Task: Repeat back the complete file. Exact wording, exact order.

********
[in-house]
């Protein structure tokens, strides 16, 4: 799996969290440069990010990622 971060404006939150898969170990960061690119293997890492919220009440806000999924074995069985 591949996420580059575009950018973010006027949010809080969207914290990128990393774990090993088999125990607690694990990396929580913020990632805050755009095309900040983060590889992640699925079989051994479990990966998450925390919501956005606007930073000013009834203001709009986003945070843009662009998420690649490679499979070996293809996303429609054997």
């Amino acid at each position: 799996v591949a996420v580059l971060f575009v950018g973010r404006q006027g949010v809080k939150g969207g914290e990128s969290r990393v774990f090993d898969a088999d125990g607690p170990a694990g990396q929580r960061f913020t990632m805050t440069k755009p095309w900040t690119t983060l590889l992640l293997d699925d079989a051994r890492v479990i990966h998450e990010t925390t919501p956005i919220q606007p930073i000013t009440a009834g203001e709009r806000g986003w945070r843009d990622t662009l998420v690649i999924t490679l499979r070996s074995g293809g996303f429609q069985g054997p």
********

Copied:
[in-house]
């Protein structure tokens, strides 16, 4: 799996969290440069990010990622 971060404006939150898969170990960061690119293997890492919220009440806000999924074995069985 591949996420580059575009950018973010006027949010809080969207914290990128990393774990090993088999125990607690694990990396929580913020990632805050755009095309900040983060590889992640699925079989051994479990990966998450925390919501956005606007930073000013009834203001709009986003945070843009662009998420690649490679499979070996293809996303429609054997």
């Amino acid at each position: 799996v591949a996420v580059l971060f575009v950018g973010r404006q006027g949010v809080k939150g969207g914290e990128s969290r990393v774990f090993d898969a088999d125990g607690p170990a694990g990396q929580r960061f913020t990632m805050t440069k755009p095309w900040t690119t983060l590889l992640l293997d699925d079989a051994r890492v479990i990966h998450e990010t925390t919501p956005i919220q606007p930073i000013t009440a009834g203001e709009r806000g986003w945070r843009d990622t662009l998420v690649i999924t490679l499979r070996s074995g293809g996303f429609q069985g054997p």